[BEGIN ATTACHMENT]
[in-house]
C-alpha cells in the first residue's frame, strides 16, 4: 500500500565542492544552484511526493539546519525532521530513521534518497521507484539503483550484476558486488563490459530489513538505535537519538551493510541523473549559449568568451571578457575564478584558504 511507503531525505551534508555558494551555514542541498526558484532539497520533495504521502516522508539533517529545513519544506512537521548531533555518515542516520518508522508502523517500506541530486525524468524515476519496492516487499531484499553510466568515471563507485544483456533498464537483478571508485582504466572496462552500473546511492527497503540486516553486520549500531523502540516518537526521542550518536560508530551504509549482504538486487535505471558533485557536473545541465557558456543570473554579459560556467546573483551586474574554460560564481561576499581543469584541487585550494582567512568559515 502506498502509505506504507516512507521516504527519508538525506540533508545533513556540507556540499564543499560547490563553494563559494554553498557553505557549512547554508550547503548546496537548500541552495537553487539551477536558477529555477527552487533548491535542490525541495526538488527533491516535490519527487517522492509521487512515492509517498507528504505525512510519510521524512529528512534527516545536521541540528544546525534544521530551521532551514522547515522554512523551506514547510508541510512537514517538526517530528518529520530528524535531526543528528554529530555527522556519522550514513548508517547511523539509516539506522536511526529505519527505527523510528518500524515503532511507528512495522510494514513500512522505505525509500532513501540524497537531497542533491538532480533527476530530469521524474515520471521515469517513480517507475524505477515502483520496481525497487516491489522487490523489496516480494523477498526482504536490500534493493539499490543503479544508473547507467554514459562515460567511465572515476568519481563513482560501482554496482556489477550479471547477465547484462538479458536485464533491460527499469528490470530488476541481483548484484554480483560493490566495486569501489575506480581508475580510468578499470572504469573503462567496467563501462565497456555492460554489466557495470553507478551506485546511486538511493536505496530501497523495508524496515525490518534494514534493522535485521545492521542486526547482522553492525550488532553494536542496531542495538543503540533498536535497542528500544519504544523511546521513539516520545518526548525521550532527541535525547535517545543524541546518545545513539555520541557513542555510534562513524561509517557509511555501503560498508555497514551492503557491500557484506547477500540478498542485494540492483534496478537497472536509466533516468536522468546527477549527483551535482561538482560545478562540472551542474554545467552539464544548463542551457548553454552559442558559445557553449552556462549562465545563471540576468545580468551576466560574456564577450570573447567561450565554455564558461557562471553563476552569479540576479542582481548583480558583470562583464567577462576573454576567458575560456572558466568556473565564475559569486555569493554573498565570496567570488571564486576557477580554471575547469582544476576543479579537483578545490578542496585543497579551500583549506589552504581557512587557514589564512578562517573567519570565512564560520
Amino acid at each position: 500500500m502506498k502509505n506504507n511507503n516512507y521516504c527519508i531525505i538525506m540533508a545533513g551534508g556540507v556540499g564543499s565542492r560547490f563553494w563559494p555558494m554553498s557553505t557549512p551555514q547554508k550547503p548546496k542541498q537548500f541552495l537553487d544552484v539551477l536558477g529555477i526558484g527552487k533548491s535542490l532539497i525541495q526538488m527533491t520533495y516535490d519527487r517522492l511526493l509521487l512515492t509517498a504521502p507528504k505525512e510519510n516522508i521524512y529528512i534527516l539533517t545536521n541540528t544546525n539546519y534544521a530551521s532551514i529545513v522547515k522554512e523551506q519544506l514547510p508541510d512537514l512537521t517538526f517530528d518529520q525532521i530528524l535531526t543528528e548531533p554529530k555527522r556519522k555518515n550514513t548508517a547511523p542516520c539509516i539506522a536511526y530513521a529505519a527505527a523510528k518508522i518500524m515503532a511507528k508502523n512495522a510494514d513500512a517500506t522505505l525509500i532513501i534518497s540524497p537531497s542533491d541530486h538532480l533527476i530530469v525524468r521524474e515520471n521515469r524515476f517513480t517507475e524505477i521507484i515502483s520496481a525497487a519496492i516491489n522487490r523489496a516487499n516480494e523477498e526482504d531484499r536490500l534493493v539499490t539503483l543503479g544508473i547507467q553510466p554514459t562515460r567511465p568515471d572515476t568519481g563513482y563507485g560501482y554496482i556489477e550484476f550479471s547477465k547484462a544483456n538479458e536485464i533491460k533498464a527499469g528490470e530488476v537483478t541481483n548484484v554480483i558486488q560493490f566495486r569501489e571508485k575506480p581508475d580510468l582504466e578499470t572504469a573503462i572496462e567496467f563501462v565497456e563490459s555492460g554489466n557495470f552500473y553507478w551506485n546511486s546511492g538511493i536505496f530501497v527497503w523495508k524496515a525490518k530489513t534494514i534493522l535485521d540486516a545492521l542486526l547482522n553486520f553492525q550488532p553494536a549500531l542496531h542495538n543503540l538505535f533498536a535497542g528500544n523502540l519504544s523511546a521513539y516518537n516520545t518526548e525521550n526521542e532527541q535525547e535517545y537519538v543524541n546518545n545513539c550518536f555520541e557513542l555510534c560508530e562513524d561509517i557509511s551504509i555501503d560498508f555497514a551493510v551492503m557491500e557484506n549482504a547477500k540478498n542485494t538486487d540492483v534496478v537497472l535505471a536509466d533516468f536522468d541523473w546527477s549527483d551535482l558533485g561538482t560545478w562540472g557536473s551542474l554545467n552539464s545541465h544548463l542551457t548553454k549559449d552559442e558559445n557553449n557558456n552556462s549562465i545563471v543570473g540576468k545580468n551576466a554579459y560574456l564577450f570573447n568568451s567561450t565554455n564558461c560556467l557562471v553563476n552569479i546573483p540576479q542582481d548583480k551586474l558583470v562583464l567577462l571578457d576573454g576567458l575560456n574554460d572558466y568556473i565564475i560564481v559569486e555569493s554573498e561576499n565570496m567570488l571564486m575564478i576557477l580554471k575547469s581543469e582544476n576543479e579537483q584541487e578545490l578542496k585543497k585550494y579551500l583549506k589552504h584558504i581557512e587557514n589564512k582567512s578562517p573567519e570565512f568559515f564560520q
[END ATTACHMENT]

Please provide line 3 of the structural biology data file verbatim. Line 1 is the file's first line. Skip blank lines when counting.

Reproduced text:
Amino acid at each position: 500500500m502506498k502509505n506504507n511507503n516512507y521516504c527519508i531525505i538525506m540533508a545533513g551534508g556540507v556540499g564543499s565542492r560547490f563553494w563559494p555558494m554553498s557553505t557549512p551555514q547554508k550547503p548546496k542541498q537548500f541552495l537553487d544552484v539551477l536558477g529555477i526558484g527552487k533548491s535542490l532539497i525541495q526538488m527533491t520533495y516535490d519527487r517522492l511526493l509521487l512515492t509517498a504521502p507528504k505525512e510519510n516522508i521524512y529528512i534527516l539533517t545536521n541540528t544546525n539546519y534544521a530551521s532551514i529545513v522547515k522554512e523551506q519544506l514547510p508541510d512537514l512537521t517538526f517530528d518529520q525532521i530528524l535531526t543528528e548531533p554529530k555527522r556519522k555518515n550514513t548508517a547511523p542516520c539509516i539506522a536511526y530513521a529505519a527505527a523510528k518508522i518500524m515503532a511507528k508502523n512495522a510494514d513500512a517500506t522505505l525509500i532513501i534518497s540524497p537531497s542533491d541530486h538532480l533527476i530530469v525524468r521524474e515520471n521515469r524515476f517513480t517507475e524505477i521507484i515502483s520496481a525497487a519496492i516491489n522487490r523489496a516487499n516480494e523477498e526482504d531484499r536490500l534493493v539499490t539503483l543503479g544508473i547507467q553510466p554514459t562515460r567511465p568515471d572515476t568519481g563513482y563507485g560501482y554496482i556489477e550484476f550479471s547477465k547484462a544483456n538479458e536485464i533491460k533498464a527499469g528490470e530488476v537483478t541481483n548484484v554480483i558486488q560493490f566495486r569501489e571508485k575506480p581508475d580510468l582504466e578499470t572504469a573503462i572496462e567496467f563501462v565497456e563490459s555492460g554489466n557495470f552500473y553507478w551506485n546511486s546511492g538511493i536505496f530501497v527497503w523495508k524496515a525490518k530489513t534494514i534493522l535485521d540486516a545492521l542486526l547482522n553486520f553492525q550488532p553494536a549500531l542496531h542495538n543503540l538505535f533498536a535497542g528500544n523502540l519504544s523511546a521513539y516518537n516520545t518526548e525521550n526521542e532527541q535525547e535517545y537519538v543524541n546518545n545513539c550518536f555520541e557513542l555510534c560508530e562513524d561509517i557509511s551504509i555501503d560498508f555497514a551493510v551492503m557491500e557484506n549482504a547477500k540478498n542485494t538486487d540492483v534496478v537497472l535505471a536509466d533516468f536522468d541523473w546527477s549527483d551535482l558533485g561538482t560545478w562540472g557536473s551542474l554545467n552539464s545541465h544548463l542551457t548553454k549559449d552559442e558559445n557553449n557558456n552556462s549562465i545563471v543570473g540576468k545580468n551576466a554579459y560574456l564577450f570573447n568568451s567561450t565554455n564558461c560556467l557562471v553563476n552569479i546573483p540576479q542582481d548583480k551586474l558583470v562583464l567577462l571578457d576573454g576567458l575560456n574554460d572558466y568556473i565564475i560564481v559569486e555569493s554573498e561576499n565570496m567570488l571564486m575564478i576557477l580554471k575547469s581543469e582544476n576543479e579537483q584541487e578545490l578542496k585543497k585550494y579551500l583549506k589552504h584558504i581557512e587557514n589564512k582567512s578562517p573567519e570565512f568559515f564560520q